Anne Burrell has always stood out in the restaurant business for her remarkable culinary talent, bold and creative dishes, and her trademark spiky blond hair. After training at New York's Culinary Institute of America and Italy's Culinary Institute for Foreigners, she gained hands-on experience at notable New York restaurants including Felidia, Savoy, Lumi, and Italian Wine Merchants. Anne has also battled on Food Network's Iron Chef America as Mario Batali's energetic and reliable sous chef. Additionally, Anne taught for three years at New York's Institute of Culinary Education. She served as Executive Chef at New York hot-spot Centro Vinoteca from its opening in July 2007 through September 2008.
The country's most hopeless cooks transform from kitchen zeros to kitchen heroes as they compete in Worst Cooks In America, a high-stakes reality competition on Food Network. The primetime series puts the "recruits" through a culinary boot camp led by two acclaimed chefs, one of which is Anne Burrell. Split into two teams, the recruits learn valuable culinary skills from their chefs and are then tested in a series of high-pressure challenges. Based on their performances, they will be narrowed down each week until two are left standing to face the final challenge: prepare a three-course, restaurant-quality meal for a panel of food critics that thinks the dishes have been prepared by the chefs. On the line are the chefs' professional reputations and $25,000 for the newly-crowned kitchen hero.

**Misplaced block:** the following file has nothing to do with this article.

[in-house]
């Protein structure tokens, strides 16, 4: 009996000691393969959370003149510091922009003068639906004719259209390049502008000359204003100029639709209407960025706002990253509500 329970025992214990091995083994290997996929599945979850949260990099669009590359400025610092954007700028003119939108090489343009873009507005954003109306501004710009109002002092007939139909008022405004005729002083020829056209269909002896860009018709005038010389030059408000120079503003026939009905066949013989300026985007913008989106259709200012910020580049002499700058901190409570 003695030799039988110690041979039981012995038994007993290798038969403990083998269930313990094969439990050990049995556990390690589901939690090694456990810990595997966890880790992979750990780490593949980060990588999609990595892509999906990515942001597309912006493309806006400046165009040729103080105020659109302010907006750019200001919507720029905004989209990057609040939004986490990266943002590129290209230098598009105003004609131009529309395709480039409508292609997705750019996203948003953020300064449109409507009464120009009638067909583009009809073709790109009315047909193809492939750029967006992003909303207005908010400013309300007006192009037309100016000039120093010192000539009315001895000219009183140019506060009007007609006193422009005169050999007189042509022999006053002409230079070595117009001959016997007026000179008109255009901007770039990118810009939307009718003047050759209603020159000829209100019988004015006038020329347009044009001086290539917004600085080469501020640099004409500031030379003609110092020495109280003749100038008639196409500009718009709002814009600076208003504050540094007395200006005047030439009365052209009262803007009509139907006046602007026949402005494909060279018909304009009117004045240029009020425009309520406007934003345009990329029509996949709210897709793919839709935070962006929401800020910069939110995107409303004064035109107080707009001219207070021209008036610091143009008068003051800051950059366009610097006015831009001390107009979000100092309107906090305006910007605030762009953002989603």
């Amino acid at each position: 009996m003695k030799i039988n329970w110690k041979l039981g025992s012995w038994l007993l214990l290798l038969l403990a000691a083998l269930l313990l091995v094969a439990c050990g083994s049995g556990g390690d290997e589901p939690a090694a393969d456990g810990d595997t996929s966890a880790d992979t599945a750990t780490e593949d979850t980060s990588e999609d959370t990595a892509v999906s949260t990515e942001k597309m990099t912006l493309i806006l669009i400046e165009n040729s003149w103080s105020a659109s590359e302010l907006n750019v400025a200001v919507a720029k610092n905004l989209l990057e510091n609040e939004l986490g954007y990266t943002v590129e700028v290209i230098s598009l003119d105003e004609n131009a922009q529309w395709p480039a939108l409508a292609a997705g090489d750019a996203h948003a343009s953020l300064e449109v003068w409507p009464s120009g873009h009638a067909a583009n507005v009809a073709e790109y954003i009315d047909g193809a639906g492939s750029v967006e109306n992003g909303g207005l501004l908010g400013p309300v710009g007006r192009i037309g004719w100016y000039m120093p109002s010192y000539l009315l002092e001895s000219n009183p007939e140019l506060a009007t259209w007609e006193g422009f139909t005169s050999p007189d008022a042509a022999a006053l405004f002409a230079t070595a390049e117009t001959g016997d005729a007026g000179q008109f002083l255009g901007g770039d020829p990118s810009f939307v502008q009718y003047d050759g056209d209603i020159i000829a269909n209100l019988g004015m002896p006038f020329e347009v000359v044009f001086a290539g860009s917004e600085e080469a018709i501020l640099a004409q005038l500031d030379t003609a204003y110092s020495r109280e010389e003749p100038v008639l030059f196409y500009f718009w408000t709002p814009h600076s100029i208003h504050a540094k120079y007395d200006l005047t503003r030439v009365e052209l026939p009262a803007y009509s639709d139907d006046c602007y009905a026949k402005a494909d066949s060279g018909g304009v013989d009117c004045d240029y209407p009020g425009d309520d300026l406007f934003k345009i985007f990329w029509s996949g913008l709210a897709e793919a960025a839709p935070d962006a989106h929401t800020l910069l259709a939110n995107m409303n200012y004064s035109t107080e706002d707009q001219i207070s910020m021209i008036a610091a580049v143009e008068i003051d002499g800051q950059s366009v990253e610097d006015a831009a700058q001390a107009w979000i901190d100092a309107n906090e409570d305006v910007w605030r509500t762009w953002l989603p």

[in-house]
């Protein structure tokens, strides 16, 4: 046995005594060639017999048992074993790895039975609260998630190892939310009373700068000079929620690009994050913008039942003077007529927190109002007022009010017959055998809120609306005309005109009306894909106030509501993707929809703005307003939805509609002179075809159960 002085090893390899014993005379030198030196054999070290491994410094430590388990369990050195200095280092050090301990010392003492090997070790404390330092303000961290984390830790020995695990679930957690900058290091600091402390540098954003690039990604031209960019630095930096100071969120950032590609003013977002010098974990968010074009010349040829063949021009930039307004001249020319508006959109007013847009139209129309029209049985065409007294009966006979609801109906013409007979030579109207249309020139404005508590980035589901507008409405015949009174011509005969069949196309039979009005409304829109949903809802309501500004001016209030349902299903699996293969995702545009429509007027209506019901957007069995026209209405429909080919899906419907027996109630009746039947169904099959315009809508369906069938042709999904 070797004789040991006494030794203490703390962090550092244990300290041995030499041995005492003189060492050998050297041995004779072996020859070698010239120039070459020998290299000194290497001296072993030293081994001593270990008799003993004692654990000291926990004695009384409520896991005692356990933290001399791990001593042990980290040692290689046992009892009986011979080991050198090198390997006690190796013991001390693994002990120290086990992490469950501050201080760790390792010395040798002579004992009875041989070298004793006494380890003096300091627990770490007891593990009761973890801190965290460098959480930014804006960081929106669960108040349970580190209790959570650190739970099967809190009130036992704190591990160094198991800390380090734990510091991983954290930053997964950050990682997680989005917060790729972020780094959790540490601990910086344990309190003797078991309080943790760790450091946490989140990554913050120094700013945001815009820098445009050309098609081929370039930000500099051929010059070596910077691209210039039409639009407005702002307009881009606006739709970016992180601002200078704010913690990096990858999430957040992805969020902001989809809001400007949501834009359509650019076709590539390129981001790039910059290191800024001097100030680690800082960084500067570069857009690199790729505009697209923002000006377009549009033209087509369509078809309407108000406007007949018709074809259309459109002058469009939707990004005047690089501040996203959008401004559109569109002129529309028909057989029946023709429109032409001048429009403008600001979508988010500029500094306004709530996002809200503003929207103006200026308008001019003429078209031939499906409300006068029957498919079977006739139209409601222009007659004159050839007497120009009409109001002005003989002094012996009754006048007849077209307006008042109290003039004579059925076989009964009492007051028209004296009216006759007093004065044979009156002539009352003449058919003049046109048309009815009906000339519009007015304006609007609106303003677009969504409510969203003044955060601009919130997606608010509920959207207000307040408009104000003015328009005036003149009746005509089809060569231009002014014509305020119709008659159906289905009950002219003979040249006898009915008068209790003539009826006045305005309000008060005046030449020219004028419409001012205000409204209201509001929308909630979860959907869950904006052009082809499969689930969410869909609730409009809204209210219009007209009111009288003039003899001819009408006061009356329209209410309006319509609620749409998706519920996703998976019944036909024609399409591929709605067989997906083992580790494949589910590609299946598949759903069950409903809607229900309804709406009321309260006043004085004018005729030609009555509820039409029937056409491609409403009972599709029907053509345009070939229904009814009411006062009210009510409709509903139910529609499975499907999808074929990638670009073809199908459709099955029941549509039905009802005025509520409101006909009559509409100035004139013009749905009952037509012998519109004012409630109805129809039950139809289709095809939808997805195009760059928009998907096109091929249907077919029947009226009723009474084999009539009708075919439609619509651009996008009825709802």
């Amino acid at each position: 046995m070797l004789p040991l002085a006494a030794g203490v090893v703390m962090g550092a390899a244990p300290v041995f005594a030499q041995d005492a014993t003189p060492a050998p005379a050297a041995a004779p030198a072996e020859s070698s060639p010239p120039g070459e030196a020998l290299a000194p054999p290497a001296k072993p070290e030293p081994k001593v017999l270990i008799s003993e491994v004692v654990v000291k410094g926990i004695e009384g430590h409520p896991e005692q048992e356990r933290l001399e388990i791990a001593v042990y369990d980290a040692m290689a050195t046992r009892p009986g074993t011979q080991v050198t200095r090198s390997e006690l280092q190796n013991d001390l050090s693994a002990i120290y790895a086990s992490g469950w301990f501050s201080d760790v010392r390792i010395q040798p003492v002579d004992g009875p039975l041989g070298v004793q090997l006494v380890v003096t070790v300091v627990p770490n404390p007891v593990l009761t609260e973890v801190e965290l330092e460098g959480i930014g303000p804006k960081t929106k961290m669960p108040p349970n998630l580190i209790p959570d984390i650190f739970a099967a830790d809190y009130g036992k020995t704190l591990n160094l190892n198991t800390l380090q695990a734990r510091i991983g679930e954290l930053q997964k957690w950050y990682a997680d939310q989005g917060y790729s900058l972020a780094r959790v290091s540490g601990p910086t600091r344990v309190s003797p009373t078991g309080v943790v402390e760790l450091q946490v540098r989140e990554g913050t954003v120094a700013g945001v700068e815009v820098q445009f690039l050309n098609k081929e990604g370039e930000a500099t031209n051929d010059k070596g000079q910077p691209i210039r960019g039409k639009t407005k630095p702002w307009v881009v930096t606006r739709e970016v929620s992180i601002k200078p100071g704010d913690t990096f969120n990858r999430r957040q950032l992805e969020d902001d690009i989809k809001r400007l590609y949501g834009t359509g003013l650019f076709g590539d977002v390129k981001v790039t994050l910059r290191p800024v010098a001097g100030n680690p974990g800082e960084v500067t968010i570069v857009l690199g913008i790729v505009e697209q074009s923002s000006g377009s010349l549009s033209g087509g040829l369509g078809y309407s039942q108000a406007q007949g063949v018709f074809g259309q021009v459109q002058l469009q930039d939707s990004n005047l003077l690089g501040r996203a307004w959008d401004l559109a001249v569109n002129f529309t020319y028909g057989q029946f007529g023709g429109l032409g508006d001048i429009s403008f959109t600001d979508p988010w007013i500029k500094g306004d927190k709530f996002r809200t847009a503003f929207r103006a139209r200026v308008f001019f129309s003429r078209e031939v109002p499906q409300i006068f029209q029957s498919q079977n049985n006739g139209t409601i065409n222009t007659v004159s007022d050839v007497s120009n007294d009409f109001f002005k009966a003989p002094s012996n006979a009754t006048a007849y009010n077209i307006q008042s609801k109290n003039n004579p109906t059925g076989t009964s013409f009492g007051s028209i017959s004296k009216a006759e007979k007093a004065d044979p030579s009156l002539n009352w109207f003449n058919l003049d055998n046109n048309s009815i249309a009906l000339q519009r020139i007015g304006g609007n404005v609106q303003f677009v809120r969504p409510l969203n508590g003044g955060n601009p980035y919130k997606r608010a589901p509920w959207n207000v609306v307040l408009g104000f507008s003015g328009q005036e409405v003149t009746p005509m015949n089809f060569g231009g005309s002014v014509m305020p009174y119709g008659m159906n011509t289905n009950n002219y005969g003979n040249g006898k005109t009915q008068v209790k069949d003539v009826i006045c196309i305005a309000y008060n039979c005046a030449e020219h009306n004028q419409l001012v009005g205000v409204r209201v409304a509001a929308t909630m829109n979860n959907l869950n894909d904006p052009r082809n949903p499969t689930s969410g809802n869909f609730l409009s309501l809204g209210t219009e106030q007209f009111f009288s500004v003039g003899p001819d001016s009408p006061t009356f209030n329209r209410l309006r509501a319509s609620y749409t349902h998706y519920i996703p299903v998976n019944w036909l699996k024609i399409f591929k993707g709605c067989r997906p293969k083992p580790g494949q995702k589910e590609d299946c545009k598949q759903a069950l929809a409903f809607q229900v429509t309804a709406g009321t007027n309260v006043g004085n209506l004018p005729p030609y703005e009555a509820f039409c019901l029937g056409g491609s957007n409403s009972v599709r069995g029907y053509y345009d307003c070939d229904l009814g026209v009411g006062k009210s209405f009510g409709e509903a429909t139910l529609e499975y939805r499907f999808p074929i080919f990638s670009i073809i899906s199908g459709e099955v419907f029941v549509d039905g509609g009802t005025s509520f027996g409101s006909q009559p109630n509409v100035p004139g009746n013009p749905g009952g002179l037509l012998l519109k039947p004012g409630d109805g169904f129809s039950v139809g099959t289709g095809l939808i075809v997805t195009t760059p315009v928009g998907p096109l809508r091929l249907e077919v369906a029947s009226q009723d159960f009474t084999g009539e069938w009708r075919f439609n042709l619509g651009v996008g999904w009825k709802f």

I had a chance to speak with Anne Burrell about the Worst Cooks In America television show.
You've done this show for two seasons now. What is the worst thing you've had to taste?
There have been so many things really. There was the one with all the spices that really stands out. The girl put them in the pan and it started smoking and it was everywhere, even in the air. You couldn't get away from it. Then we had to taste it. We didn't get sick or anything like that, it just did not taste good.
What cooking concept is the most difficult to get across to people who are truly terrible cooks?
That they need to read the recipe before they start cooking. They need to get their ingredients together and ready before they start. That is when you feel like you're cooking.
How do you keep from losing your cool with some of the contestants on the show?
I go over to them and have them wipe their cutting board and clean things up. This gives them a chance to calm down and gives everything a sense of order to everything. Then I have them breathe and at this point everything is manageable again.
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